Objective: Phase Contrast Magnetic Resonance Imaging (PCMRI) is a noninvasive technique that can be used to quantify variations of flow during the cardiac cycle. PCMRI allows investigations of blood flow dynamics in the main arteries and veins of the brain but also the dynamics of cerebrospinal fluid. These cerebral flow investigations provide a description of the regulation mechanisms of intracranial pressure during the cardiac cycle. The objective of this paper is to describe the contribution of this technique in diseases related to disorders of cerebral hydrodynamics in the light of 5 clinical cases.
Method: Flow measurements were performed using PCMRI sequences on a 1.5 Tesla MR imager in 4 patients with symptomatic ventricular dilation and 1 patient with a syringomyelic cavity.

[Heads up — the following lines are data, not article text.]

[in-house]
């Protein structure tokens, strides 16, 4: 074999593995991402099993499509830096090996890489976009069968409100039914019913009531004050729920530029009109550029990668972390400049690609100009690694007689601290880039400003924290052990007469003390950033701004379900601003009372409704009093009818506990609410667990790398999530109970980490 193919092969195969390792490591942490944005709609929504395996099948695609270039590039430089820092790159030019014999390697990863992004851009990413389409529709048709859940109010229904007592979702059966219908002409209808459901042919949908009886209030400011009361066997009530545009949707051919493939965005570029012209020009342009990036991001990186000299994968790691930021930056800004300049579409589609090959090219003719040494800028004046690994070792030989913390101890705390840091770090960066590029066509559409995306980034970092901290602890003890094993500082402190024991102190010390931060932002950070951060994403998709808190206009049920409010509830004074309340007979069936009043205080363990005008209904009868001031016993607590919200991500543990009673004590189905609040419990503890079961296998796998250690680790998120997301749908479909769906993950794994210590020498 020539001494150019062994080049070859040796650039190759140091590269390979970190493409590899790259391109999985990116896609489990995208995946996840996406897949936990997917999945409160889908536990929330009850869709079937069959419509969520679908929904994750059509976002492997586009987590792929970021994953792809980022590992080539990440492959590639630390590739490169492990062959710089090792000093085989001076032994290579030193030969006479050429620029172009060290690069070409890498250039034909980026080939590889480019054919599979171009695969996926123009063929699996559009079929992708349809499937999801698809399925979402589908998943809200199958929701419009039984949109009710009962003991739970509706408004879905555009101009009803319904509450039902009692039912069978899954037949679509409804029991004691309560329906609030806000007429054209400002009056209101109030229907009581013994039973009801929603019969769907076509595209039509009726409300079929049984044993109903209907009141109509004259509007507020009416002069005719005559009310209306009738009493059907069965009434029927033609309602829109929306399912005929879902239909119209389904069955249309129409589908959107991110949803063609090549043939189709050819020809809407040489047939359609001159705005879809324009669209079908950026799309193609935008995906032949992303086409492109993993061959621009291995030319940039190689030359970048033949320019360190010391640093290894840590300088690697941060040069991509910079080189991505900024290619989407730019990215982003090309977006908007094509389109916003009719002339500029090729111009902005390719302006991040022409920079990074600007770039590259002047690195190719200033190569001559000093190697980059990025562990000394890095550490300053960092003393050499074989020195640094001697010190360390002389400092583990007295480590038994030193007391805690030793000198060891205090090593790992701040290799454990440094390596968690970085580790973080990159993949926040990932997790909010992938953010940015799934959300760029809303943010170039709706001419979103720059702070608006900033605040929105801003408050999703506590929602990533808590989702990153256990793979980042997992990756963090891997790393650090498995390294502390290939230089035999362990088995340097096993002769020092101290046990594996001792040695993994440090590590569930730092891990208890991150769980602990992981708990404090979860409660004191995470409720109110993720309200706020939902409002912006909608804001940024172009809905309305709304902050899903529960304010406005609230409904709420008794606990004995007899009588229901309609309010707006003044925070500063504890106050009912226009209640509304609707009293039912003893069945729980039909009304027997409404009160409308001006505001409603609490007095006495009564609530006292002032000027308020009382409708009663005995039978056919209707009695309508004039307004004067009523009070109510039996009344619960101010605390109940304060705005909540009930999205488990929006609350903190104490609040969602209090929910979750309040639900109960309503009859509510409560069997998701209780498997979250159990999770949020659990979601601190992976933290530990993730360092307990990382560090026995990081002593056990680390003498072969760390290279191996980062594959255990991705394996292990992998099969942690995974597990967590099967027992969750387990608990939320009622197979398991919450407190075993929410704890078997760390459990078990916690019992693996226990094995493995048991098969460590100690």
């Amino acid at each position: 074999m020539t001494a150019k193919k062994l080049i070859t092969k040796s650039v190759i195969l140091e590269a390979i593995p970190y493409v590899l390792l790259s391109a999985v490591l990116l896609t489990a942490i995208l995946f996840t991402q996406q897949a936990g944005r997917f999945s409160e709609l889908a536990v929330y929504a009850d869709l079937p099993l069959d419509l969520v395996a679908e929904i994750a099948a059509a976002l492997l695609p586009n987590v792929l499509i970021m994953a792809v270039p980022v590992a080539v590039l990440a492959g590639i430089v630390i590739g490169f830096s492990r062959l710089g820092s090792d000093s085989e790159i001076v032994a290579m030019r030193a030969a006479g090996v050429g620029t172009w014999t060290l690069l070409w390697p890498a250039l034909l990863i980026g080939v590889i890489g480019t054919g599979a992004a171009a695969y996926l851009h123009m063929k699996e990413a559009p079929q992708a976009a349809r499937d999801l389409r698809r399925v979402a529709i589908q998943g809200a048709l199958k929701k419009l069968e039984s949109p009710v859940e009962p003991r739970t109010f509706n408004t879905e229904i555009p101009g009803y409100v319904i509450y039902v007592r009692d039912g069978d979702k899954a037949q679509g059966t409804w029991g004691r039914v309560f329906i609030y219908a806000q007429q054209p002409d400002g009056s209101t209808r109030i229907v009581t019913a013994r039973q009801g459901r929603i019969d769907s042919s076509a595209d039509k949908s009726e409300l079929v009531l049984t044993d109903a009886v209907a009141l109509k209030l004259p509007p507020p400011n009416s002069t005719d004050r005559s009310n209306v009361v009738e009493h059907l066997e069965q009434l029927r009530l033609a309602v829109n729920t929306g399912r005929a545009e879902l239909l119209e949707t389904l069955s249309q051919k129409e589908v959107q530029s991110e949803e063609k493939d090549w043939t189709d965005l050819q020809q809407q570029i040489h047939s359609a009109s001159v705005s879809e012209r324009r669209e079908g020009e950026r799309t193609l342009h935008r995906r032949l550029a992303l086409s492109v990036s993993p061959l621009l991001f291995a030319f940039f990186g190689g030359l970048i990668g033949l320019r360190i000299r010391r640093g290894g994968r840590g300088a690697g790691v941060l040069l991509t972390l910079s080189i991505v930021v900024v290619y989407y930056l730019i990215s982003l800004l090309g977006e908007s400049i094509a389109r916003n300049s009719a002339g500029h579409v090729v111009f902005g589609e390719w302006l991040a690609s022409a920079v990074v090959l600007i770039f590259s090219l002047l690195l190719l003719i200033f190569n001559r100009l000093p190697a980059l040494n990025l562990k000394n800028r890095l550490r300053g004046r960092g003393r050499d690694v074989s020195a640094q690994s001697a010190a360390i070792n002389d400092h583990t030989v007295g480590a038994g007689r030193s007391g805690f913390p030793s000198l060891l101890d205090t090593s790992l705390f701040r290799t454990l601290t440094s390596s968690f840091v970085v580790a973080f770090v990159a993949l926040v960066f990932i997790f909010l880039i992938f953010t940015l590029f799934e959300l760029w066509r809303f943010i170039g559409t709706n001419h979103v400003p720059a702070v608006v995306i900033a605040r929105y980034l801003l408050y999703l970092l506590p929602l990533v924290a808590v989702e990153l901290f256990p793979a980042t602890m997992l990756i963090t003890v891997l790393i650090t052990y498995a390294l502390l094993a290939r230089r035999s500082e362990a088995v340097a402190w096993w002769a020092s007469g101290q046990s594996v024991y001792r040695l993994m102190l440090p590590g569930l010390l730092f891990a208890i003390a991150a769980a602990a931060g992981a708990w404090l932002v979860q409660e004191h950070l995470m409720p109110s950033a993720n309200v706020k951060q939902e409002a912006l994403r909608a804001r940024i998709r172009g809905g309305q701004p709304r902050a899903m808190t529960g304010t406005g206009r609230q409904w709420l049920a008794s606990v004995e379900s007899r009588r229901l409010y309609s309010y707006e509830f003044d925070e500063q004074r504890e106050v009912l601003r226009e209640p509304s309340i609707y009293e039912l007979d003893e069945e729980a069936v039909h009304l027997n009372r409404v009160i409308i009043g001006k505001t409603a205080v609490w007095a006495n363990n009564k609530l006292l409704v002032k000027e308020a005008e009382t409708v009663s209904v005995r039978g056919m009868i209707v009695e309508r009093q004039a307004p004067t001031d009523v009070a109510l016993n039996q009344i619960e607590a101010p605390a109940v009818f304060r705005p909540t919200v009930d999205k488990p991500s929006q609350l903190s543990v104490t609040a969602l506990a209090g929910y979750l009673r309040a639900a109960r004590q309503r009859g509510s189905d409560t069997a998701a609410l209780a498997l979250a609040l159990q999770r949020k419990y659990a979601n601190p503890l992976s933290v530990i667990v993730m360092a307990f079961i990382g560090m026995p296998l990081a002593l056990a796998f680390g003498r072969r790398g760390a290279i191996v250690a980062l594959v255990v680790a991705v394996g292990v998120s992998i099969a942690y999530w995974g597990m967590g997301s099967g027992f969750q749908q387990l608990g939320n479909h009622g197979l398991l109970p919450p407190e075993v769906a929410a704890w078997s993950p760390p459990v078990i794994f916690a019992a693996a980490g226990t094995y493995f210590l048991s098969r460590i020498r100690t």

Results: Flow quantification in these 5 patients, representative of the diseases mainly concerned by cerebral hydrodynamics, is useful to guide the indication for ventricular shunting in patients with hydrocephalus, to demonstrate obstruction of the cerebral aqueduct, to demonstrate recirculation of ventricular CSF after ventriculostomy and to characterize the dynamic features of CSF inside a spinal cavity.
Conclusion: PCMRI, now available to neurosurgeons, is complementary to morphological MR and provides quantitative information on cerebral hydrodynamics. This information is mainly used to confirm alteration of CSF flow in the cerebral and spinal compartments. PCMRI is also a functional tool to better understand the pathophysiology of hydrocephalus and syringomyelia.